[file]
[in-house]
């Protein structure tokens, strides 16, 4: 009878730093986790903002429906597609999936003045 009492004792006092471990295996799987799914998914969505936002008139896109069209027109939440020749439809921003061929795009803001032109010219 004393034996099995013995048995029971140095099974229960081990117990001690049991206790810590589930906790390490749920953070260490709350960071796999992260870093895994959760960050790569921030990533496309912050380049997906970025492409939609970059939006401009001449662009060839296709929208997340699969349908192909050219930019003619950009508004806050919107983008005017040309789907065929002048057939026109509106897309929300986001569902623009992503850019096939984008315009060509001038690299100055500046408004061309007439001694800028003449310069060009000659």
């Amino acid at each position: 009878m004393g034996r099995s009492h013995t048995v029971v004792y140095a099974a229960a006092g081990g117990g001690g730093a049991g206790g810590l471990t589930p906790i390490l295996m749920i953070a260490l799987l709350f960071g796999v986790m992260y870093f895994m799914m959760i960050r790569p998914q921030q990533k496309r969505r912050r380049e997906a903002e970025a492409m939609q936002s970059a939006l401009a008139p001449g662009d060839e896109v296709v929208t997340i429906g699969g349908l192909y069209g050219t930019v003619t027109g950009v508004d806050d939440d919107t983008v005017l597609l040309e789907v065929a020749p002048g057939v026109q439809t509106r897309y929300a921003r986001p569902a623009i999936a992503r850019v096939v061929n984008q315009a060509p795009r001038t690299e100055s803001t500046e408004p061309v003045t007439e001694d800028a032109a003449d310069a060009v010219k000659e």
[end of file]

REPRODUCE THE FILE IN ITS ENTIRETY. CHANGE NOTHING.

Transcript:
[in-house]
């Protein structure tokens, strides 16, 4: 009878730093986790903002429906597609999936003045 009492004792006092471990295996799987799914998914969505936002008139896109069209027109939440020749439809921003061929795009803001032109010219 004393034996099995013995048995029971140095099974229960081990117990001690049991206790810590589930906790390490749920953070260490709350960071796999992260870093895994959760960050790569921030990533496309912050380049997906970025492409939609970059939006401009001449662009060839296709929208997340699969349908192909050219930019003619950009508004806050919107983008005017040309789907065929002048057939026109509106897309929300986001569902623009992503850019096939984008315009060509001038690299100055500046408004061309007439001694800028003449310069060009000659």
């Amino acid at each position: 009878m004393g034996r099995s009492h013995t048995v029971v004792y140095a099974a229960a006092g081990g117990g001690g730093a049991g206790g810590l471990t589930p906790i390490l295996m749920i953070a260490l799987l709350f960071g796999v986790m992260y870093f895994m799914m959760i960050r790569p998914q921030q990533k496309r969505r912050r380049e997906a903002e970025a492409m939609q936002s970059a939006l401009a008139p001449g662009d060839e896109v296709v929208t997340i429906g699969g349908l192909y069209g050219t930019v003619t027109g950009v508004d806050d939440d919107t983008v005017l597609l040309e789907v065929a020749p002048g057939v026109q439809t509106r897309y929300a921003r986001p569902a623009i999936a992503r850019v096939v061929n984008q315009a060509p795009r001038t690299e100055s803001t500046e408004p061309v003045t007439e001694d800028a032109a003449d310069a060009v010219k000659e």